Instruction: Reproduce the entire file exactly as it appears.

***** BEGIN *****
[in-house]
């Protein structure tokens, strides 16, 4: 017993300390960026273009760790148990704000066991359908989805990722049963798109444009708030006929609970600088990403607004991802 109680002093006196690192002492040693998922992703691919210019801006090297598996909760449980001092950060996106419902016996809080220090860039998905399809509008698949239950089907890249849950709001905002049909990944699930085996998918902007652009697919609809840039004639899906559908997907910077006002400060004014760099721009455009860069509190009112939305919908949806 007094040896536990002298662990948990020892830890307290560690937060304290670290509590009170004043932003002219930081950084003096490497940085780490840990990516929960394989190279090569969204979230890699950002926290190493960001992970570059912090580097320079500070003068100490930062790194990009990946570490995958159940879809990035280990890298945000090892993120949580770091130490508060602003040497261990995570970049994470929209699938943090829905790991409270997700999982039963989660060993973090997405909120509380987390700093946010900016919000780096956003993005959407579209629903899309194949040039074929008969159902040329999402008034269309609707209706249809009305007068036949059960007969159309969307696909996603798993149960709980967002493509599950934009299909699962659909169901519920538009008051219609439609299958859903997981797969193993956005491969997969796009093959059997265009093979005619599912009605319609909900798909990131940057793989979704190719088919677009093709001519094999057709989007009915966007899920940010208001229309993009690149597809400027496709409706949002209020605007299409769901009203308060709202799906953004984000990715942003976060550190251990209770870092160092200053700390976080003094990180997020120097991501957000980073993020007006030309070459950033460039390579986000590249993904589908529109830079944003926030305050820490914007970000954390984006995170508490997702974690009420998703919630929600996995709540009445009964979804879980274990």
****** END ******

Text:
[in-house]
């Protein structure tokens, strides 16, 4: 017993300390960026273009760790148990704000066991359908989805990722049963798109444009708030006929609970600088990403607004991802 109680002093006196690192002492040693998922992703691919210019801006090297598996909760449980001092950060996106419902016996809080220090860039998905399809509008698949239950089907890249849950709001905002049909990944699930085996998918902007652009697919609809840039004639899906559908997907910077006002400060004014760099721009455009860069509190009112939305919908949806 007094040896536990002298662990948990020892830890307290560690937060304290670290509590009170004043932003002219930081950084003096490497940085780490840990990516929960394989190279090569969204979230890699950002926290190493960001992970570059912090580097320079500070003068100490930062790194990009990946570490995958159940879809990035280990890298945000090892993120949580770091130490508060602003040497261990995570970049994470929209699938943090829905790991409270997700999982039963989660060993973090997405909120509380987390700093946010900016919000780096956003993005959407579209629903899309194949040039074929008969159902040329999402008034269309609707209706249809009305007068036949059960007969159309969307696909996603798993149960709980967002493509599950934009299909699962659909169901519920538009008051219609439609299958859903997981797969193993956005491969997969796009093959059997265009093979005619599912009605319609909900798909990131940057793989979704190719088919677009093709001519094999057709989007009915966007899920940010208001229309993009690149597809400027496709409706949002209020605007299409769901009203308060709202799906953004984000990715942003976060550190251990209770870092160092200053700390976080003094990180997020120097991501957000980073993020007006030309070459950033460039390579986000590249993904589908529109830079944003926030305050820490914007970000954390984006995170508490997702974690009420998703919630929600996995709540009445009964979804879980274990």